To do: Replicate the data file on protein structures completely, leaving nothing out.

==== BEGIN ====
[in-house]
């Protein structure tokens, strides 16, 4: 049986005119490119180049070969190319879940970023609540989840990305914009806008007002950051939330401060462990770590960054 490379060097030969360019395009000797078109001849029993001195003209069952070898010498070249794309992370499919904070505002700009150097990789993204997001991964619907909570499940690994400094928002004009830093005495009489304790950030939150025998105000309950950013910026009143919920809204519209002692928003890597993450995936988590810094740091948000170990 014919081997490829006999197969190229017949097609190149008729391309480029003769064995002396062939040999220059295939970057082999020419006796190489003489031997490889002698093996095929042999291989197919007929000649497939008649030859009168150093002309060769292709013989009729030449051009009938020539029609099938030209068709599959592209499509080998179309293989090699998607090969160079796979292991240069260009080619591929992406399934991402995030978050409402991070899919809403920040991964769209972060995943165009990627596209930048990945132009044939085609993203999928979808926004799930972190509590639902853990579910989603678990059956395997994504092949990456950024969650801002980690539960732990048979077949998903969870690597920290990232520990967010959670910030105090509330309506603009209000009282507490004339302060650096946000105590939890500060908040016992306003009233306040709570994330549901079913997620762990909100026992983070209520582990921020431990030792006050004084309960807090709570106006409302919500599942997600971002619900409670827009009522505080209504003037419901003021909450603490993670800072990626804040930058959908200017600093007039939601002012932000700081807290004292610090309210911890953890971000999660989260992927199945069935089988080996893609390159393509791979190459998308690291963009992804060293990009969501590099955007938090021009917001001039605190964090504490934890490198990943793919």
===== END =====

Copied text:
[in-house]
């Protein structure tokens, strides 16, 4: 049986005119490119180049070969190319879940970023609540989840990305914009806008007002950051939330401060462990770590960054 490379060097030969360019395009000797078109001849029993001195003209069952070898010498070249794309992370499919904070505002700009150097990789993204997001991964619907909570499940690994400094928002004009830093005495009489304790950030939150025998105000309950950013910026009143919920809204519209002692928003890597993450995936988590810094740091948000170990 014919081997490829006999197969190229017949097609190149008729391309480029003769064995002396062939040999220059295939970057082999020419006796190489003489031997490889002698093996095929042999291989197919007929000649497939008649030859009168150093002309060769292709013989009729030449051009009938020539029609099938030209068709599959592209499509080998179309293989090699998607090969160079796979292991240069260009080619591929992406399934991402995030978050409402991070899919809403920040991964769209972060995943165009990627596209930048990945132009044939085609993203999928979808926004799930972190509590639902853990579910989603678990059956395997994504092949990456950024969650801002980690539960732990048979077949998903969870690597920290990232520990967010959670910030105090509330309506603009209000009282507490004339302060650096946000105590939890500060908040016992306003009233306040709570994330549901079913997620762990909100026992983070209520582990921020431990030792006050004084309960807090709570106006409302919500599942997600971002619900409670827009009522505080209504003037419901003021909450603490993670800072990626804040930058959908200017600093007039939601002012932000700081807290004292610090309210911890953890971000999660989260992927199945069935089988080996893609390159393509791979190459998308690291963009992804060293990009969501590099955007938090021009917001001039605190964090504490934890490198990943793919």